As Mr. Chace points out at the beginning of his discussion of Eliot, “The difficulty in coming to terms with [his] political position is that these terms are not entirely political, or entirely stable.” And in the sentence preceding this he observes: “Concerned though he was with the reality of political forces, Eliot felt compelled to transcend those forces, to walk alone, to be suprapolitical.” Yet he insists: “To talk about Eliot at all is to talk about his political identity.” From the Marxist point of view which Mr. Chace sometimes though not always adopts, this is true.
He argues that Eliot “made no real departure from the consciousness of his age” and that his attitudes were very much those of his social environment, despite the revolution which he and Pound effected in poetry. In practice he was a conservative with a philosophy of conservatism which undermined the position of political conservatives, a churchman who held reactionary social vews, an editor who confessed that if he had to choose between fascism and communism in the 1930s he preferred fascism. Yet beyond all this there was a kind of space compounded of his religion, his ideas about poetry, his Bradleyan philosophy, and even the kind of remoteness which he attributed to the views of Charles Maurras and T.E. Hulme which did separate him from “the consciousness of his age.” He was also a man who, unlike those who represented the consciousness of his age, really did practice virtues of austerity and charity.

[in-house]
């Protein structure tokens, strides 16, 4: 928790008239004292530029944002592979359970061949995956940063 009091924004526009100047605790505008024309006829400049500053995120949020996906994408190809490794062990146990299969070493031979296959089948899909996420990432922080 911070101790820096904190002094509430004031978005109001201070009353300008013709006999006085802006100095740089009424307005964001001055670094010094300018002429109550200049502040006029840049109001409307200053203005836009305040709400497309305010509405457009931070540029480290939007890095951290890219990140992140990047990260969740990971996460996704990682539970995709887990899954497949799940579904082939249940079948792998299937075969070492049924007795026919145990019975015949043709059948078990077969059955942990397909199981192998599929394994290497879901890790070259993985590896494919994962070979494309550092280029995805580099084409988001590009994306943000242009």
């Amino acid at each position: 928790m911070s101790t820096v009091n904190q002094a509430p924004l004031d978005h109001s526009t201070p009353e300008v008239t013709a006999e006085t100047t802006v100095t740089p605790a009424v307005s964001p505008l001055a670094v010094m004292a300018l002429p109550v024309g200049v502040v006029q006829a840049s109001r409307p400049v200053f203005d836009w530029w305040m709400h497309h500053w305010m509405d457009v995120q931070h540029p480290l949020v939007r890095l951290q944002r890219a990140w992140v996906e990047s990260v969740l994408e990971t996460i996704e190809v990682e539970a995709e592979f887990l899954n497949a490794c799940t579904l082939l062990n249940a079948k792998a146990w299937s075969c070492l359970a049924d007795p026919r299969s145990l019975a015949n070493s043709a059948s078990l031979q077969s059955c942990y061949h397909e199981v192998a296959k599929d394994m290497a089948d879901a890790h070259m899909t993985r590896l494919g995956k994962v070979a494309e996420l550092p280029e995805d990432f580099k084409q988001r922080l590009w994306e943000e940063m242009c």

Lastly he despised the modern political and social world so completely that even when he was tempted to take sides with reactionaries who seemed to support the values of the past, he always found that with very few exceptions (and these nearly always Frenchmen) they were too representative of the contemporary world to have any understanding of the principles which he would have wished them to represent.